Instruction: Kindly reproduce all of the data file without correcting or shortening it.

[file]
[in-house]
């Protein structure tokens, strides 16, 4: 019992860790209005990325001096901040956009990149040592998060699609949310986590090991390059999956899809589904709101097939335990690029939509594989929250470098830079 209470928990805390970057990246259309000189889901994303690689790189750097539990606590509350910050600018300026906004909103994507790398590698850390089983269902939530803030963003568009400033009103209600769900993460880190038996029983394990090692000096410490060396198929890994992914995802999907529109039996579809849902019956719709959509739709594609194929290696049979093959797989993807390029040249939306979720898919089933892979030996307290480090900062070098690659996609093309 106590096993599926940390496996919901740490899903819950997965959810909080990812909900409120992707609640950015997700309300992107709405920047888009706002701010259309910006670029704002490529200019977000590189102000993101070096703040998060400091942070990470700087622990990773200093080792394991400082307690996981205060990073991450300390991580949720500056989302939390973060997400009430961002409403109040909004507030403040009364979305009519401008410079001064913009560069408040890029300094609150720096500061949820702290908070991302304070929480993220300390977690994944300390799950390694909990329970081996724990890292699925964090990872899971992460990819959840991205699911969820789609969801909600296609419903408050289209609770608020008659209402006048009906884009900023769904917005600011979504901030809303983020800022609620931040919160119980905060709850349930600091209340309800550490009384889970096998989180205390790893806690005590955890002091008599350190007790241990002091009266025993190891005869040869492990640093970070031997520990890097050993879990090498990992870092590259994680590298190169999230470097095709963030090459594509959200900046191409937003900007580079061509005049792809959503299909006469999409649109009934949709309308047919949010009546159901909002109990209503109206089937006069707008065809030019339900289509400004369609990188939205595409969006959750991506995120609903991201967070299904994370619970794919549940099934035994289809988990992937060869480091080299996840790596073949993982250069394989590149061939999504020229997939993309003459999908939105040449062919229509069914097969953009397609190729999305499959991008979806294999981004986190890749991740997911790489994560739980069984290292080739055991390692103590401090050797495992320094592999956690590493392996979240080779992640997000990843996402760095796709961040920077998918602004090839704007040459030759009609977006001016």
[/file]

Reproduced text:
[in-house]
């Protein structure tokens, strides 16, 4: 019992860790209005990325001096901040956009990149040592998060699609949310986590090991390059999956899809589904709101097939335990690029939509594989929250470098830079 209470928990805390970057990246259309000189889901994303690689790189750097539990606590509350910050600018300026906004909103994507790398590698850390089983269902939530803030963003568009400033009103209600769900993460880190038996029983394990090692000096410490060396198929890994992914995802999907529109039996579809849902019956719709959509739709594609194929290696049979093959797989993807390029040249939306979720898919089933892979030996307290480090900062070098690659996609093309 106590096993599926940390496996919901740490899903819950997965959810909080990812909900409120992707609640950015997700309300992107709405920047888009706002701010259309910006670029704002490529200019977000590189102000993101070096703040998060400091942070990470700087622990990773200093080792394991400082307690996981205060990073991450300390991580949720500056989302939390973060997400009430961002409403109040909004507030403040009364979305009519401008410079001064913009560069408040890029300094609150720096500061949820702290908070991302304070929480993220300390977690994944300390799950390694909990329970081996724990890292699925964090990872899971992460990819959840991205699911969820789609969801909600296609419903408050289209609770608020008659209402006048009906884009900023769904917005600011979504901030809303983020800022609620931040919160119980905060709850349930600091209340309800550490009384889970096998989180205390790893806690005590955890002091008599350190007790241990002091009266025993190891005869040869492990640093970070031997520990890097050993879990090498990992870092590259994680590298190169999230470097095709963030090459594509959200900046191409937003900007580079061509005049792809959503299909006469999409649109009934949709309308047919949010009546159901909002109990209503109206089937006069707008065809030019339900289509400004369609990188939205595409969006959750991506995120609903991201967070299904994370619970794919549940099934035994289809988990992937060869480091080299996840790596073949993982250069394989590149061939999504020229997939993309003459999908939105040449062919229509069914097969953009397609190729999305499959991008979806294999981004986190890749991740997911790489994560739980069984290292080739055991390692103590401090050797495992320094592999956690590493392996979240080779992640997000990843996402760095796709961040920077998918602004090839704007040459030759009609977006001016």